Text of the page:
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Tailpipe exhaust emissions in California are on the rise despite the state’s reputation as a leader in climate change initiatives, ranging from cleaner fuels and carpooling, to the highest EV adoption rate in the country.
Reuters reports that despite these environmental tactics, which have cost billions of dollars, the state is struggling with constantly rising tailpipe emissions.
“The strategies that we’ve used up until now just haven’t been effective,” says the head of the state’s Air Resources Board, Mary Nichols.
The reason for this lack of effectiveness has to do with urban planning more than anything else, it appears. California is the state of long commutes necessitated by urban planning decisions that focused on sprawling single-family houses. This encourages the purchase of more cars than is conducive to tailpipe emissions reduction even with all the EVs taken into account: California buys more than 50 percent of all EVs sold in the country.
As a result, harmful emissions from transportation—the number-one source of emissions along with power generation—account for 40 percent of California’s total emissions, according to figures from the Environmental Protection Agency. This compares with an average of 28 percent for the United States as a whole.
California is also home to eight of the ten most polluted cities in the United States, a report from April last year found. What’s more, the state has been at the top of the list of most polluted cities for 19 years in a row, ever since the American Lung Association’s State of the Air report began being released.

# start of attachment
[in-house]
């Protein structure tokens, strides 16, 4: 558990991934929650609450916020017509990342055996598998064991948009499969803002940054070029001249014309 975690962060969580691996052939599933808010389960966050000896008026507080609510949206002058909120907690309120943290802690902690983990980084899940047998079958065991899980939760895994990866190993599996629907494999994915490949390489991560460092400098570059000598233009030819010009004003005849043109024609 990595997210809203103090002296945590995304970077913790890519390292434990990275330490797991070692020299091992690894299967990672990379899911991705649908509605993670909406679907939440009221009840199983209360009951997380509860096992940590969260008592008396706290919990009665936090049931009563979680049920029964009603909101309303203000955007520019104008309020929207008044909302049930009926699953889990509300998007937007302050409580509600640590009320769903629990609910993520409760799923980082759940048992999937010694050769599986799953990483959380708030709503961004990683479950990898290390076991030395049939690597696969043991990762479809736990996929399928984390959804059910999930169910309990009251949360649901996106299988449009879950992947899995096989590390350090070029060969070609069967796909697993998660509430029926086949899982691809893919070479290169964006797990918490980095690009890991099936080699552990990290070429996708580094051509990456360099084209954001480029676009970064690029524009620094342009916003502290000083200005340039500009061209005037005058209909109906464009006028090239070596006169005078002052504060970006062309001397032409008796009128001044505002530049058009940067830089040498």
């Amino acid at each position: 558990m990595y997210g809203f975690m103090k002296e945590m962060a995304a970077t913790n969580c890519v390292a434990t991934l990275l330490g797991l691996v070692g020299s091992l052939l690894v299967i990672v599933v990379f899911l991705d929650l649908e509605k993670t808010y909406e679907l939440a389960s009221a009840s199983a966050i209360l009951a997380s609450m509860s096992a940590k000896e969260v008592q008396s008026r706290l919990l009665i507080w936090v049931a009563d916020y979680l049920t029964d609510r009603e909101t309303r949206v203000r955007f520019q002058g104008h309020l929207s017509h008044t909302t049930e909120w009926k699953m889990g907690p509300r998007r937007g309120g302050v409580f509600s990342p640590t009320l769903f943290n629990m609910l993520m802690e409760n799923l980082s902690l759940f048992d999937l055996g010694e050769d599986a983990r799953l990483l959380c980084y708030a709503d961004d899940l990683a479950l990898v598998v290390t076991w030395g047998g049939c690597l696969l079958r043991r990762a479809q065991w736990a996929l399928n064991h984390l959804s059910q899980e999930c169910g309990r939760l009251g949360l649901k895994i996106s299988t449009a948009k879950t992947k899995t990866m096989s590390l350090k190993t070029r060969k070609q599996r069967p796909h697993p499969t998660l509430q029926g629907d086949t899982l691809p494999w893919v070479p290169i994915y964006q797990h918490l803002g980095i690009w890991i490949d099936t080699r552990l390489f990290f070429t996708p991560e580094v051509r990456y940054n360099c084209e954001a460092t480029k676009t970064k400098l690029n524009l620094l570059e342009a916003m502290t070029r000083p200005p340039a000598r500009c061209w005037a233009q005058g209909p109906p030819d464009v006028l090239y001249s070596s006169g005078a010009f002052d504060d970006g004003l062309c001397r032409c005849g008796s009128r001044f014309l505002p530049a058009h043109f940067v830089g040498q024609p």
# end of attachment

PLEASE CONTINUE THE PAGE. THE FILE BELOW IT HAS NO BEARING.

The authorities of California are not giving up, however. The latest here is an initiative from last December, when the California Public Utilities Commission approved a pilot program that will see the replacement of propane and wood-burning appliances with energy-efficient electric substitutes at no cost for their owners. The initiative, which will cost US$50 million and will run for five years, will target 1,800 low-income households in the San Joaquin Valley, which was two years ago ranked the most polluted area in the United States by the World Health Organization.
By Irina Slav for Oilprice.com
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Irina is a writer for Oilprice.com with over a decade of experience writing on the oil and gas industry.